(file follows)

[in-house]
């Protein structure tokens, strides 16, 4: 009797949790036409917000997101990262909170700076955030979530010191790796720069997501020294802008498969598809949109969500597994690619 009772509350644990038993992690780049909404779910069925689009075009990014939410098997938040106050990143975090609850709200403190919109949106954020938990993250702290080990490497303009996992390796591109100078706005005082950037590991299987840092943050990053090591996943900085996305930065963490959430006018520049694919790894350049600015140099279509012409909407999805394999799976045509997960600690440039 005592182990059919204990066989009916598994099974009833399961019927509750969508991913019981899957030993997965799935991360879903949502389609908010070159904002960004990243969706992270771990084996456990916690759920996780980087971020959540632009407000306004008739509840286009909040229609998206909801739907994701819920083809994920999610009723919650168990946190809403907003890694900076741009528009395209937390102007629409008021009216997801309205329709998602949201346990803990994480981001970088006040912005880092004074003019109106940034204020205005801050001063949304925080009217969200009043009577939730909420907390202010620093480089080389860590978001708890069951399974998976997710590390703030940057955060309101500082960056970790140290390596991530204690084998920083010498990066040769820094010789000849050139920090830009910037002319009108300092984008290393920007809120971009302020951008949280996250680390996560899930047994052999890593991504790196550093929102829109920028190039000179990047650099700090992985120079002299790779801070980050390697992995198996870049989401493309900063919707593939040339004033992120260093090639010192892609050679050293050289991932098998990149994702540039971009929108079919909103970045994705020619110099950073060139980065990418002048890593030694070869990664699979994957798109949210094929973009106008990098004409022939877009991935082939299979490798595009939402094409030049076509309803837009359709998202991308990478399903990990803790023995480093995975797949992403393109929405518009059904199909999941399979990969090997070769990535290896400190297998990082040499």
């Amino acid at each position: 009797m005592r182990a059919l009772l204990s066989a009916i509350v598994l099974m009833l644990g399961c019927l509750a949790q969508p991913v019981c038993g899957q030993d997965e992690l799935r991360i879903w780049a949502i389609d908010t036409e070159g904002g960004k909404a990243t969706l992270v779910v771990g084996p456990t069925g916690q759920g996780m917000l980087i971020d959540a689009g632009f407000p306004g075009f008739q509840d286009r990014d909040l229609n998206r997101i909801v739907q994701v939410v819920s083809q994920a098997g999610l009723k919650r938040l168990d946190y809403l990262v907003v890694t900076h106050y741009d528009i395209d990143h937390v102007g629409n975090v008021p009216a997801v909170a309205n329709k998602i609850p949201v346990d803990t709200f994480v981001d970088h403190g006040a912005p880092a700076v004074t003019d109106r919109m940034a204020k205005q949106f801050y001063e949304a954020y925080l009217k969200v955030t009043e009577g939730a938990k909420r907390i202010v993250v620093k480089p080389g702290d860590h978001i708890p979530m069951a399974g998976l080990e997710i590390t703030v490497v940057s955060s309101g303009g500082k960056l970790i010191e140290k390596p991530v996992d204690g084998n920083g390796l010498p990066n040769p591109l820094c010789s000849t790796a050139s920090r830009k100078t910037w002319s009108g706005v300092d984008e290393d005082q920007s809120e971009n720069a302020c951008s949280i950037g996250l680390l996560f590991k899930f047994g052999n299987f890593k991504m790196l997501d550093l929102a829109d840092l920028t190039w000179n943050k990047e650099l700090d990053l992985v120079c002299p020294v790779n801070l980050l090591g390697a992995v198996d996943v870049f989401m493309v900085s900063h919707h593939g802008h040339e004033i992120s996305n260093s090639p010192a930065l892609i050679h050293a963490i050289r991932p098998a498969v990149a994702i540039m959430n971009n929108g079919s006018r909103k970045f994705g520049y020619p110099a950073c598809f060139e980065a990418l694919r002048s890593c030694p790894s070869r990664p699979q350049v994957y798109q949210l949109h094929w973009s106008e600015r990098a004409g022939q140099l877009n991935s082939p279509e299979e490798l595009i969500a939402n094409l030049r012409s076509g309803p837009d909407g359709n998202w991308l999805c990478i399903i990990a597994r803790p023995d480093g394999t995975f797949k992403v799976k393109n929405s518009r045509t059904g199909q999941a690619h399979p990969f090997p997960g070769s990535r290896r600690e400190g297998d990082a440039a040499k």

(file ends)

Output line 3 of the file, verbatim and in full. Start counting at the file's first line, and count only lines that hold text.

């Amino acid at each position: 009797m005592r182990a059919l009772l204990s066989a009916i509350v598994l099974m009833l644990g399961c019927l509750a949790q969508p991913v019981c038993g899957q030993d997965e992690l799935r991360i879903w780049a949502i389609d908010t036409e070159g904002g960004k909404a990243t969706l992270v779910v771990g084996p456990t069925g916690q759920g996780m917000l980087i971020d959540a689009g632009f407000p306004g075009f008739q509840d286009r990014d909040l229609n998206r997101i909801v739907q994701v939410v819920s083809q994920a098997g999610l009723k919650r938040l168990d946190y809403l990262v907003v890694t900076h106050y741009d528009i395209d990143h937390v102007g629409n975090v008021p009216a997801v909170a309205n329709k998602i609850p949201v346990d803990t709200f994480v981001d970088h403190g006040a912005p880092a700076v004074t003019d109106r919109m940034a204020k205005q949106f801050y001063e949304a954020y925080l009217k969200v955030t009043e009577g939730a938990k909420r907390i202010v993250v620093k480089p080389g702290d860590h978001i708890p979530m069951a399974g998976l080990e997710i590390t703030v490497v940057s955060s309101g303009g500082k960056l970790i010191e140290k390596p991530v996992d204690g084998n920083g390796l010498p990066n040769p591109l820094c010789s000849t790796a050139s920090r830009k100078t910037w002319s009108g706005v300092d984008e290393d005082q920007s809120e971009n720069a302020c951008s949280i950037g996250l680390l996560f590991k899930f047994g052999n299987f890593k991504m790196l997501d550093l929102a829109d840092l920028t190039w000179n943050k990047e650099l700090d990053l992985v120079c002299p020294v790779n801070l980050l090591g390697a992995v198996d996943v870049f989401m493309v900085s900063h919707h593939g802008h040339e004033i992120s996305n260093s090639p010192a930065l892609i050679h050293a963490i050289r991932p098998a498969v990149a994702i540039m959430n971009n929108g079919s006018r909103k970045f994705g520049y020619p110099a950073c598809f060139e980065a990418l694919r002048s890593c030694p790894s070869r990664p699979q350049v994957y798109q949210l949109h094929w973009s106008e600015r990098a004409g022939q140099l877009n991935s082939p279509e299979e490798l595009i969500a939402n094409l030049r012409s076509g309803p837009d909407g359709n998202w991308l999805c990478i399903i990990a597994r803790p023995d480093g394999t995975f797949k992403v799976k393109n929405s518009r045509t059904g199909q999941a690619h399979p990969f090997p997960g070769s990535r290896r600690e400190g297998d990082a440039a040499k």